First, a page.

I mention Nick Diaz in the context of ‘punk rock’ because he encapsulates the vitality of the genre so well. By his own admission, he didn’t fit in with any one crowd growing up, which sounds a lot like those of us who found the landscape of punk so intoxicating. Granted, I never personally found wisdom in dying my hair, or wearing torn clothes. I just kind of enjoyed the music, starting with bands like Pennywise, Rancid, eventually the (fantastic proto punk) band called Death, and thinking there was some Socrates level bon mot nestled in the usually simplistic riffs and lyrics.
Of course, the strength of punk rock lies not in its explicit philosophy, but in its residue. What ‘punk’ lacks in foresight and ideas, it makes up for in volition, and anxiety. Like Nick. Even his career speaks to this long winded analogy; nobody will ever look back at Nick’s career on paper and see one of exclusive substance, or unique texture.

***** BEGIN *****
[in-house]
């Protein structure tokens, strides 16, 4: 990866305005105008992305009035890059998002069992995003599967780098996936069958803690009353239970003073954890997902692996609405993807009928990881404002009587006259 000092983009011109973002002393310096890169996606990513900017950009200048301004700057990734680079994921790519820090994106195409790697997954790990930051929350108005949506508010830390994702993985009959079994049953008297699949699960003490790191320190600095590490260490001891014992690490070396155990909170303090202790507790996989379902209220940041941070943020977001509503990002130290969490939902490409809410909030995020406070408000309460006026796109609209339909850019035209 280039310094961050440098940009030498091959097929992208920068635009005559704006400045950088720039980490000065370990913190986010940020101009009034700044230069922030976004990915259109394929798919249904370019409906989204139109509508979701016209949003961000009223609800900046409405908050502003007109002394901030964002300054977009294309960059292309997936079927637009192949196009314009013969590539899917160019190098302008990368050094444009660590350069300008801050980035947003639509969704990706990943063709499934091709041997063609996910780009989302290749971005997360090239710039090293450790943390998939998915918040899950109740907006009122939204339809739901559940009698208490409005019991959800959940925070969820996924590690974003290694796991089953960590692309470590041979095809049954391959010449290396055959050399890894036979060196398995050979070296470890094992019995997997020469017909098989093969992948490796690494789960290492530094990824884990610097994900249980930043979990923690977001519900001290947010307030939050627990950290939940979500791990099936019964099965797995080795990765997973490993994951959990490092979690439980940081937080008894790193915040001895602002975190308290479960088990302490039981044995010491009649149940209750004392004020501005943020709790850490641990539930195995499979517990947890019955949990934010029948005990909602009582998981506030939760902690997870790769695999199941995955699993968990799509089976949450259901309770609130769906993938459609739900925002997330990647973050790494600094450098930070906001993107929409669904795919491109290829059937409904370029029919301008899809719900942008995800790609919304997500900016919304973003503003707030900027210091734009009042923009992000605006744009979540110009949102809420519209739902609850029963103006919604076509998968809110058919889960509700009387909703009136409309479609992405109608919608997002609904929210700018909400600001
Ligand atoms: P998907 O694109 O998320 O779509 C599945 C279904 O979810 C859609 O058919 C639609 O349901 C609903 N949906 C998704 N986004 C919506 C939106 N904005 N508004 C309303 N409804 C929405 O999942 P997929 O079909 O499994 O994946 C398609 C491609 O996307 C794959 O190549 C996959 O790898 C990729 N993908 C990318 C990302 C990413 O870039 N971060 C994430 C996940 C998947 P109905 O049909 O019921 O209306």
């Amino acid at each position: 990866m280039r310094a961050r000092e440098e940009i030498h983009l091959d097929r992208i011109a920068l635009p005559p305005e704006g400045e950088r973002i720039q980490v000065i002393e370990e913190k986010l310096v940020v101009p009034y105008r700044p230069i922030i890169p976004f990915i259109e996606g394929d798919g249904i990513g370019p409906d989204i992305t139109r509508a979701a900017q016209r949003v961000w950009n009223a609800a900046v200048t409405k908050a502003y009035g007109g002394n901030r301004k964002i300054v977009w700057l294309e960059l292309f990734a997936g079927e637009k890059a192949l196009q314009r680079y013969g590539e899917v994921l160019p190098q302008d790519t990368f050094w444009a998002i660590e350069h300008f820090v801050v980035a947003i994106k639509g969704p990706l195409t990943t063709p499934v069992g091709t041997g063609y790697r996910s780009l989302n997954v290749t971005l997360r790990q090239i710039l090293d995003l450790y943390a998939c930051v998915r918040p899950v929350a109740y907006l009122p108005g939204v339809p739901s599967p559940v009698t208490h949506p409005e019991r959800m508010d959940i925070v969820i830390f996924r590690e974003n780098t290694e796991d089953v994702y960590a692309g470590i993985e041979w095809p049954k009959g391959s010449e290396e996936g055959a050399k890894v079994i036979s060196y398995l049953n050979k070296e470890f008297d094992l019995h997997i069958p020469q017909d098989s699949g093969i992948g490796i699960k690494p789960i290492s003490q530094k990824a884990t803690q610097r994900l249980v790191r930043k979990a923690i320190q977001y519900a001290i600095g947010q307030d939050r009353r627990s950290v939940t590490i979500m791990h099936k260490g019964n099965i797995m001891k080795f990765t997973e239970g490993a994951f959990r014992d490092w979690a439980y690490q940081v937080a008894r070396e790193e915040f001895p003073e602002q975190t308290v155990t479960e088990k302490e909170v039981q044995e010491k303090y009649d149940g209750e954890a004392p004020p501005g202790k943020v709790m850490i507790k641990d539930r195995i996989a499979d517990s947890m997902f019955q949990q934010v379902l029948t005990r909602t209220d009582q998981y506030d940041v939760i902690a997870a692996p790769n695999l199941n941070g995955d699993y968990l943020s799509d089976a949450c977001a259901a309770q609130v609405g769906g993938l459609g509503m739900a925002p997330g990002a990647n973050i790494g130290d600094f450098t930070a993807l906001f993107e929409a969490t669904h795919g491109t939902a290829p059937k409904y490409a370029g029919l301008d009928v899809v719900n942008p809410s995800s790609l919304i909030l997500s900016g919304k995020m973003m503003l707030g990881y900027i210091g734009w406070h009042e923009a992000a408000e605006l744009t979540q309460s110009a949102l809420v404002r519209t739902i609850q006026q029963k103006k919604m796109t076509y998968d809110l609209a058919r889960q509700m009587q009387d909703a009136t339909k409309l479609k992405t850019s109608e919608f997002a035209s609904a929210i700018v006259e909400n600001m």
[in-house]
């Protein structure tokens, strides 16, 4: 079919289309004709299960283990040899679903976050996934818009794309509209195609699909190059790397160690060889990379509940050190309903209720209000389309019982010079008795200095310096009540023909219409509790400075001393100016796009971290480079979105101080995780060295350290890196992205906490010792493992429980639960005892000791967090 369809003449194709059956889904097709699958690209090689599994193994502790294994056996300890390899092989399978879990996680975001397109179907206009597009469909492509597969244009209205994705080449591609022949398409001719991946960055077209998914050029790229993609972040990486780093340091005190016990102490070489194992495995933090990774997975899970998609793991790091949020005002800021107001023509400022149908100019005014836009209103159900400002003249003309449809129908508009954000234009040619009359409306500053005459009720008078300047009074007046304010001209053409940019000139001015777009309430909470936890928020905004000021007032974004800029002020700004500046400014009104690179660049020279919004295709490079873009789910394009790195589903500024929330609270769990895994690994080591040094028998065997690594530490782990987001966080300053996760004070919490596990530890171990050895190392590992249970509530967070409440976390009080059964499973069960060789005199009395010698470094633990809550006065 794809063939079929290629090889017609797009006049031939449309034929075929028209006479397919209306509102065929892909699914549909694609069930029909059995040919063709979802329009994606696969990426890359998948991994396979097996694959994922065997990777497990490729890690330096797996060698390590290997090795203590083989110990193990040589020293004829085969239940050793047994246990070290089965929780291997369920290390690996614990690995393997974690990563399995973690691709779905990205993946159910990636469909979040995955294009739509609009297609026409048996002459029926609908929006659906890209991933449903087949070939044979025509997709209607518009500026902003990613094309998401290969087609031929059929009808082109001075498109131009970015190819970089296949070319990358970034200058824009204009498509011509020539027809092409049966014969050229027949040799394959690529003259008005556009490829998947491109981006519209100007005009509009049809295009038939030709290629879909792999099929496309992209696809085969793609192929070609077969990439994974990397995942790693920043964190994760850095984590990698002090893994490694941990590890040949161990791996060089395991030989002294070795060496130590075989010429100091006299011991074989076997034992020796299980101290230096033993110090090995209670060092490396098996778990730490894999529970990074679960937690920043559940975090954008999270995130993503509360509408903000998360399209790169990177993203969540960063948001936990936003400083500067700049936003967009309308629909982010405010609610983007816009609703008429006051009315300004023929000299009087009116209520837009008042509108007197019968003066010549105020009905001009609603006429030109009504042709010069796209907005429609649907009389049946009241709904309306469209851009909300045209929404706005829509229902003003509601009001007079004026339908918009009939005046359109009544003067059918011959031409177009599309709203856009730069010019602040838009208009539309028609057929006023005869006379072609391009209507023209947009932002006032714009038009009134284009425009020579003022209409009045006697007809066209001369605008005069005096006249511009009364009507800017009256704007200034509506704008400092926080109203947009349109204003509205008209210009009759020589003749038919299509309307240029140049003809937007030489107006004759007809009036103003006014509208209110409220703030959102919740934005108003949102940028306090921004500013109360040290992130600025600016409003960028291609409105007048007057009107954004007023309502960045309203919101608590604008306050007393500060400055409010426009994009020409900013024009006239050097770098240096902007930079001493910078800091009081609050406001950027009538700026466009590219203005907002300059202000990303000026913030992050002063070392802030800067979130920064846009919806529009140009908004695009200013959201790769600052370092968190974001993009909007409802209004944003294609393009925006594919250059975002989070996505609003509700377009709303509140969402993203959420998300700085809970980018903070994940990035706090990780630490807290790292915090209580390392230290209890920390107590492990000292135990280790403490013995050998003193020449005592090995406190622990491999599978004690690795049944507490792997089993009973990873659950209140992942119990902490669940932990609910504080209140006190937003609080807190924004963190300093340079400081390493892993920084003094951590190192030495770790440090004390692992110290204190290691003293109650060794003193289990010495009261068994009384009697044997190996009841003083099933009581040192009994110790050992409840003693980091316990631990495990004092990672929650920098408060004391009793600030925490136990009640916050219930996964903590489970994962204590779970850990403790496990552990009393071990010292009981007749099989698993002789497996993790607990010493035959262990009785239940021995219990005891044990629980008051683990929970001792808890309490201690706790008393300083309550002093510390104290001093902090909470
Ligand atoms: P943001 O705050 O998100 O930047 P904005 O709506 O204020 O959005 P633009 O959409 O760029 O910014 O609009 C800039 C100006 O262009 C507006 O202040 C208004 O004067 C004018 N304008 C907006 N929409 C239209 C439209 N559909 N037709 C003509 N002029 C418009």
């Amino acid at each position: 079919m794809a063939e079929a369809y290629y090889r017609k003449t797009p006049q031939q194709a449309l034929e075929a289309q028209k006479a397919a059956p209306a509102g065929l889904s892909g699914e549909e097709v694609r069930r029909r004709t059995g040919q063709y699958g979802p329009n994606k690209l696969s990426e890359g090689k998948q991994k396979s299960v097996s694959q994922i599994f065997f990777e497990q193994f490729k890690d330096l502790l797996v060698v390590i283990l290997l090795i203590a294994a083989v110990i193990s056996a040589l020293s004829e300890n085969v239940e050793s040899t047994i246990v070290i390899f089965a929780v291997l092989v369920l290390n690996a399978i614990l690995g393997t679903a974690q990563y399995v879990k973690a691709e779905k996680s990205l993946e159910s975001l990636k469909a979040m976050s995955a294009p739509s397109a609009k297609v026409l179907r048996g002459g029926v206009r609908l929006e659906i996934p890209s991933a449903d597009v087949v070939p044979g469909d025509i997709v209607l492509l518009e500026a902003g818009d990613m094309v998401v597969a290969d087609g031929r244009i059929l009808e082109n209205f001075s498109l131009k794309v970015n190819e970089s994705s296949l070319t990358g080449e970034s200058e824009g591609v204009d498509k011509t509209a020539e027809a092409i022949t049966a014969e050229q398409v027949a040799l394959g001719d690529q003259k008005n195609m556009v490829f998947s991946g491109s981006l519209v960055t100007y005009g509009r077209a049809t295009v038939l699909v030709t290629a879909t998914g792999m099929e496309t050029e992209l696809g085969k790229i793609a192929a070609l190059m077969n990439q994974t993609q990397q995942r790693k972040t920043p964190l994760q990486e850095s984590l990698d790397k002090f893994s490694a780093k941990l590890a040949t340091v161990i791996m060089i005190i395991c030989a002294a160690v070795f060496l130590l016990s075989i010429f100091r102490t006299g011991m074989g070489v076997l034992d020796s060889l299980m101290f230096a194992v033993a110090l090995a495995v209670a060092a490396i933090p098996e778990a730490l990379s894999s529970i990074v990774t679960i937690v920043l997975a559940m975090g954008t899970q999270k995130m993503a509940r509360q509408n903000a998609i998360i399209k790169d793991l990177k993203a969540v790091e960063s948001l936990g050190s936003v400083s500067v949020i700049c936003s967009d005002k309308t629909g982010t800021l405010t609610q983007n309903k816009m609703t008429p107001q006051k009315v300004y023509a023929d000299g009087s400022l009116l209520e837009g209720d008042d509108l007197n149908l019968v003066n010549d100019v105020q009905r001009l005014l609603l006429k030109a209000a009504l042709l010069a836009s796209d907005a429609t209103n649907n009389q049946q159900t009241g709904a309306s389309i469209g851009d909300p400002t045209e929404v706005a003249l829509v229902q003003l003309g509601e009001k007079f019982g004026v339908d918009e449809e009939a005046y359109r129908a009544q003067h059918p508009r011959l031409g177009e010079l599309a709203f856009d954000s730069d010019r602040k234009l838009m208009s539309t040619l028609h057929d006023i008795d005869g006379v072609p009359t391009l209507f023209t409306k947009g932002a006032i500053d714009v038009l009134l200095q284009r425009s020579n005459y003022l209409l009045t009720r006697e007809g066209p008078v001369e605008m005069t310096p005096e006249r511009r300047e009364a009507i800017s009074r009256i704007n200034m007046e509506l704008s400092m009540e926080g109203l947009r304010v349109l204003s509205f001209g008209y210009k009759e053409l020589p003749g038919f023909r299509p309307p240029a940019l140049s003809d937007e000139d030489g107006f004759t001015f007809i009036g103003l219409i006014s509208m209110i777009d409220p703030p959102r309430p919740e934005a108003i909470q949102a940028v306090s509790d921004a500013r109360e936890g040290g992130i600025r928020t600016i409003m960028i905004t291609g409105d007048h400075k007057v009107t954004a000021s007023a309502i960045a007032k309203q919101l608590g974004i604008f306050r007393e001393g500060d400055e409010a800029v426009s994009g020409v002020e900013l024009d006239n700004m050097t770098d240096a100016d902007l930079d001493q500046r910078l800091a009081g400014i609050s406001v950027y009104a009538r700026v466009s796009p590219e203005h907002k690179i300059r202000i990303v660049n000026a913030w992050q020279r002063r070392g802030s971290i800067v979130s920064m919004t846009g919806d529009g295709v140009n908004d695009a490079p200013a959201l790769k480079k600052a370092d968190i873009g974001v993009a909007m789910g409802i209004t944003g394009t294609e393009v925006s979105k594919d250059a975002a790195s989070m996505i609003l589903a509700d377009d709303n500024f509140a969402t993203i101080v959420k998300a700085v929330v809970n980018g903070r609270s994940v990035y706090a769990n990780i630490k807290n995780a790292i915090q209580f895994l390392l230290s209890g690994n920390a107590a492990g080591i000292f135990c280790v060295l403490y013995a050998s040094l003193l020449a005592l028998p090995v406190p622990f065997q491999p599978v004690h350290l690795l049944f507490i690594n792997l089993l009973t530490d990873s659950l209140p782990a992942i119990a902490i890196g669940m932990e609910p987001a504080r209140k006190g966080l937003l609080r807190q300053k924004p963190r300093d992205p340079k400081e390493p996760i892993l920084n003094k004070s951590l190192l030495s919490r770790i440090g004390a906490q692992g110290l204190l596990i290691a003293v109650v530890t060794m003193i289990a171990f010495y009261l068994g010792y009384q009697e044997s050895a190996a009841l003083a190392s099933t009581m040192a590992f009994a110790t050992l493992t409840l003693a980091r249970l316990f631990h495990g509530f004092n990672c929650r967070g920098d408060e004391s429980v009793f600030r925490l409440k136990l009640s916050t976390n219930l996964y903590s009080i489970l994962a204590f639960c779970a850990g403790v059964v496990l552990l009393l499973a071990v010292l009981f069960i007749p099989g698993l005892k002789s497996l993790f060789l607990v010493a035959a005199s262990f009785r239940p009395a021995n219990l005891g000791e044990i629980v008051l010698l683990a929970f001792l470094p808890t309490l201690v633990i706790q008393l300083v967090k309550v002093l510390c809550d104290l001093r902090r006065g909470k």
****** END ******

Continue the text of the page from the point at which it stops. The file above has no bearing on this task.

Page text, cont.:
But the Russian stilyagi following World War II weren’t symbols of contemplation either. Painting over their state issued ties, chowing down on paraffin wax to mimic American bubble gummers, and wearing zoot suits to jazz clubs didn’t endear them to metaphysics. But they made history by virtue of their craft existing at the level of angst rather than prudence. Nick probably won’t retire. But it’s starting to feel like the end of era, just as it already is for Anderson Silva. However, where Anderson’s status is secure in MMA history, Nick’s is much more open to interpretation. I hope that isn’t the case. Not because I’m a big fan of Nick’s attitude. Or because I think he secretly harbors a great record. But because there’s a place in history not just for the winners, but for the renegades.